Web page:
I was born and raised in New England, half Jewish, half WASP. Went to the same prep school as my grandmother, and the same college as my great-grandfather. I ended up in graduate school for sociology, with a specialization in class + race + gender inequalities. I heard the occasional call for studying the unmarked side of those hierarchies (rich / white / men). I thought, “I could do that – those are my people.”
And so I embarked on a dissertation project interviewing members of exclusive private country clubs. They too are acquainted with these inequalities. They are also aware that to be exclusive is to be controversial.
So, in the course of discussions, club members either deny that they do any excluding, or they justify what they do. The justifications take several forms:
- “I only belong to the club for the sports”;
- “Club membership makes parenting easier, and it’s good for my children”;
- “It’s normal to choose to socialize with people with similar cultural capital”;
- “This is just how it’s always been”;
- “Other people do the excluding, not me”;
and as a last resort:
- “It is our legal right to offer new memberships selectively and subjectively”.
Those are the justifications, but there is also denial. In one memorable exchange, a club member pointed out that the dues were simply comparable to renting a beach house:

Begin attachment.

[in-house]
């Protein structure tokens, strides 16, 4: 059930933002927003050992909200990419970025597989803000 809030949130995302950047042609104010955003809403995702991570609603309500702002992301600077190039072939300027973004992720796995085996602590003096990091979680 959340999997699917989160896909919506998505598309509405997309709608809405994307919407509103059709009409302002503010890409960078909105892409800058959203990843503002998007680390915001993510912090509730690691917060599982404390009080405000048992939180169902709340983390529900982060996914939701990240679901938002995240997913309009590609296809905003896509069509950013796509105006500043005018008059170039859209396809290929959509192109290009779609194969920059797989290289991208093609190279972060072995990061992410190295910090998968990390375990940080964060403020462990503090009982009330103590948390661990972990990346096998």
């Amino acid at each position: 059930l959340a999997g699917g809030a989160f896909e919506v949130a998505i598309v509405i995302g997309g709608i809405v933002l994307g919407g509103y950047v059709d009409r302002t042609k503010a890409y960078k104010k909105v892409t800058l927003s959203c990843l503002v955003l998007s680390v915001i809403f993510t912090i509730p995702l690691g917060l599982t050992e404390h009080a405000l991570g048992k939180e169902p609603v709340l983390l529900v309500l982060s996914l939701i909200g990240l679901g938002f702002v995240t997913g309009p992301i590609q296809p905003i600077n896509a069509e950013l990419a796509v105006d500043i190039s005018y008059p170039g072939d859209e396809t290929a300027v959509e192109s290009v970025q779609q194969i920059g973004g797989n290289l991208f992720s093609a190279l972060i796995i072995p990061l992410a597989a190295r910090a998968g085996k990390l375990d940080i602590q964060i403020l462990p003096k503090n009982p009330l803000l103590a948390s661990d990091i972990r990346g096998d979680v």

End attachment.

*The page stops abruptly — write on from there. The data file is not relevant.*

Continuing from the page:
Steve: “It’s not inexpensive to be a member. By the same token, if you’re renting a summer house for a couple of weeks someplace, my guess is it’s about the same, not dissimilar from that, plus —”
Steve: “We’re talking about $5,000 a year. You rent a nice house someplace, you’re talking about $2,000 to $3,000 a week, so probably not much different than that, so you put your money where you want to get your most pleasure.”
The club member’s vision of the class structure is truncated, legless.
Like exclusive neighborhoods (and schools and churches and hobbies and so on), the clubs help to insulate their members and make their social lives homogeneous. As a consequence, club members see nothing special about their economic and social capital, because everyone around them seems to be similarly situated.
It’s ironic that a well-known club in New England is called Myopia. A typical critique of exclusive clubs is that members hoard valuable networking opportunities, and that’s accurate. But also, club members’ myopia (nearsightedness) about the class structure is harmful, to people on both sides of the guarded walls.
Jessica Holden Sherwood, Ph.D., is Executive Officer of Sociologists for Women in Society. This post is adapted from her new book, Wealth, Whiteness, and the Matrix of Privilege: The View from the Country Club.